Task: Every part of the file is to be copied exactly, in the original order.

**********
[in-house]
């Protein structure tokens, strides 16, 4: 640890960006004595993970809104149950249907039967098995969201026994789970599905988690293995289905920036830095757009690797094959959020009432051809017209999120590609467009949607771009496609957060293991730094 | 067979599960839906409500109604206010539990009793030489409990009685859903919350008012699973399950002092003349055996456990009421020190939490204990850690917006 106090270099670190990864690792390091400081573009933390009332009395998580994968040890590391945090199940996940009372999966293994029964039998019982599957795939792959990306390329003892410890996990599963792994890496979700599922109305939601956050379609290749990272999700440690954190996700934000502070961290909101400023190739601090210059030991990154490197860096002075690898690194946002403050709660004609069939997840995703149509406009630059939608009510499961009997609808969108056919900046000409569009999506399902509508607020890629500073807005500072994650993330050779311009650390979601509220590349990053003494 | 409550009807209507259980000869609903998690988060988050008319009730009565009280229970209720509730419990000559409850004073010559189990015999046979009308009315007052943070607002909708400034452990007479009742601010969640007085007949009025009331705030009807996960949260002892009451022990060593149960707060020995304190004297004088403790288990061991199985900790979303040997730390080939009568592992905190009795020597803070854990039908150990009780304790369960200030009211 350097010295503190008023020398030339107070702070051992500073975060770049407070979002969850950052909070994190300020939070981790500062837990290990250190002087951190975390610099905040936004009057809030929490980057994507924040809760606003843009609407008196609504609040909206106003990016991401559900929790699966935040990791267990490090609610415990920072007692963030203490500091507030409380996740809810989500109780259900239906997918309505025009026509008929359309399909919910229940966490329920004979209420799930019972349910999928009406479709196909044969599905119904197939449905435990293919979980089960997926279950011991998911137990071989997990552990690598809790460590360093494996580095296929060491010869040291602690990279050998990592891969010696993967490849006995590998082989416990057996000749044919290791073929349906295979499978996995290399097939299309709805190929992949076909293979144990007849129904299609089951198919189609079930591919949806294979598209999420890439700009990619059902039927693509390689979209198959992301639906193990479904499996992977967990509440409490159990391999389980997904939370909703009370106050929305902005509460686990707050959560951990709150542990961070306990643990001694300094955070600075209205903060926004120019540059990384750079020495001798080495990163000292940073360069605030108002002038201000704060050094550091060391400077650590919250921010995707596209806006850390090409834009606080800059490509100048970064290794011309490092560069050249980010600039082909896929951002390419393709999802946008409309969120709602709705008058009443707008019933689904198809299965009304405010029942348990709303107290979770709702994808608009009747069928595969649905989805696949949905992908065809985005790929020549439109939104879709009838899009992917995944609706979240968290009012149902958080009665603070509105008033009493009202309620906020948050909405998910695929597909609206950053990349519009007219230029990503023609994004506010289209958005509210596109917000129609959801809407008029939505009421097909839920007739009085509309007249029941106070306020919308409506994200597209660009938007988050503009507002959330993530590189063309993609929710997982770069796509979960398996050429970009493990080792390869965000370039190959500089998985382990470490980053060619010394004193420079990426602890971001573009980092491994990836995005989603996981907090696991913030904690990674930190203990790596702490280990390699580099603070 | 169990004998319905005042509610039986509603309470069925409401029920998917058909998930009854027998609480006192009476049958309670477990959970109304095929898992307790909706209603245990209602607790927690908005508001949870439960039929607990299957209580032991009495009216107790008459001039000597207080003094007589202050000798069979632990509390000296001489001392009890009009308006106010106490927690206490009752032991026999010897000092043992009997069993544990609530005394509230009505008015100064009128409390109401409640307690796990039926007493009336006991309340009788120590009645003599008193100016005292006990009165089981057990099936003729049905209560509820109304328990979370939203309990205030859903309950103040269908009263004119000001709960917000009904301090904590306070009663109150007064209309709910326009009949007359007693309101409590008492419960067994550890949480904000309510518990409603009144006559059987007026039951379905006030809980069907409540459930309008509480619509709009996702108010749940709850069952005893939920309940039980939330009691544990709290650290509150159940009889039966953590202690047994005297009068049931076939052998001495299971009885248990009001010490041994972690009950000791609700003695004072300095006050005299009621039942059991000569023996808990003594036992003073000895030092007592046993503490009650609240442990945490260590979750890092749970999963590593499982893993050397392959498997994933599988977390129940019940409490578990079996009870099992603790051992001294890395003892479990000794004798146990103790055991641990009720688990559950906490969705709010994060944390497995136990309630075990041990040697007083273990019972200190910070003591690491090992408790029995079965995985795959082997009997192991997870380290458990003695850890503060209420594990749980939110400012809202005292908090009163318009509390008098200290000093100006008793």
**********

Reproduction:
[in-house]
């Protein structure tokens, strides 16, 4: 640890960006004595993970809104149950249907039967098995969201026994789970599905988690293995289905920036830095757009690797094959959020009432051809017209999120590609467009949607771009496609957060293991730094 | 067979599960839906409500109604206010539990009793030489409990009685859903919350008012699973399950002092003349055996456990009421020190939490204990850690917006 106090270099670190990864690792390091400081573009933390009332009395998580994968040890590391945090199940996940009372999966293994029964039998019982599957795939792959990306390329003892410890996990599963792994890496979700599922109305939601956050379609290749990272999700440690954190996700934000502070961290909101400023190739601090210059030991990154490197860096002075690898690194946002403050709660004609069939997840995703149509406009630059939608009510499961009997609808969108056919900046000409569009999506399902509508607020890629500073807005500072994650993330050779311009650390979601509220590349990053003494 | 409550009807209507259980000869609903998690988060988050008319009730009565009280229970209720509730419990000559409850004073010559189990015999046979009308009315007052943070607002909708400034452990007479009742601010969640007085007949009025009331705030009807996960949260002892009451022990060593149960707060020995304190004297004088403790288990061991199985900790979303040997730390080939009568592992905190009795020597803070854990039908150990009780304790369960200030009211 350097010295503190008023020398030339107070702070051992500073975060770049407070979002969850950052909070994190300020939070981790500062837990290990250190002087951190975390610099905040936004009057809030929490980057994507924040809760606003843009609407008196609504609040909206106003990016991401559900929790699966935040990791267990490090609610415990920072007692963030203490500091507030409380996740809810989500109780259900239906997918309505025009026509008929359309399909919910229940966490329920004979209420799930019972349910999928009406479709196909044969599905119904197939449905435990293919979980089960997926279950011991998911137990071989997990552990690598809790460590360093494996580095296929060491010869040291602690990279050998990592891969010696993967490849006995590998082989416990057996000749044919290791073929349906295979499978996995290399097939299309709805190929992949076909293979144990007849129904299609089951198919189609079930591919949806294979598209999420890439700009990619059902039927693509390689979209198959992301639906193990479904499996992977967990509440409490159990391999389980997904939370909703009370106050929305902005509460686990707050959560951990709150542990961070306990643990001694300094955070600075209205903060926004120019540059990384750079020495001798080495990163000292940073360069605030108002002038201000704060050094550091060391400077650590919250921010995707596209806006850390090409834009606080800059490509100048970064290794011309490092560069050249980010600039082909896929951002390419393709999802946008409309969120709602709705008058009443707008019933689904198809299965009304405010029942348990709303107290979770709702994808608009009747069928595969649905989805696949949905992908065809985005790929020549439109939104879709009838899009992917995944609706979240968290009012149902958080009665603070509105008033009493009202309620906020948050909405998910695929597909609206950053990349519009007219230029990503023609994004506010289209958005509210596109917000129609959801809407008029939505009421097909839920007739009085509309007249029941106070306020919308409506994200597209660009938007988050503009507002959330993530590189063309993609929710997982770069796509979960398996050429970009493990080792390869965000370039190959500089998985382990470490980053060619010394004193420079990426602890971001573009980092491994990836995005989603996981907090696991913030904690990674930190203990790596702490280990390699580099603070 | 169990004998319905005042509610039986509603309470069925409401029920998917058909998930009854027998609480006192009476049958309670477990959970109304095929898992307790909706209603245990209602607790927690908005508001949870439960039929607990299957209580032991009495009216107790008459001039000597207080003094007589202050000798069979632990509390000296001489001392009890009009308006106010106490927690206490009752032991026999010897000092043992009997069993544990609530005394509230009505008015100064009128409390109401409640307690796990039926007493009336006991309340009788120590009645003599008193100016005292006990009165089981057990099936003729049905209560509820109304328990979370939203309990205030859903309950103040269908009263004119000001709960917000009904301090904590306070009663109150007064209309709910326009009949007359007693309101409590008492419960067994550890949480904000309510518990409603009144006559059987007026039951379905006030809980069907409540459930309008509480619509709009996702108010749940709850069952005893939920309940039980939330009691544990709290650290509150159940009889039966953590202690047994005297009068049931076939052998001495299971009885248990009001010490041994972690009950000791609700003695004072300095006050005299009621039942059991000569023996808990003594036992003073000895030092007592046993503490009650609240442990945490260590979750890092749970999963590593499982893993050397392959498997994933599988977390129940019940409490578990079996009870099992603790051992001294890395003892479990000794004798146990103790055991641990009720688990559950906490969705709010994060944390497995136990309630075990041990040697007083273990019972200190910070003591690491090992408790029995079965995985795959082997009997192991997870380290458990003695850890503060209420594990749980939110400012809202005292908090009163318009509390008098200290000093100006008793």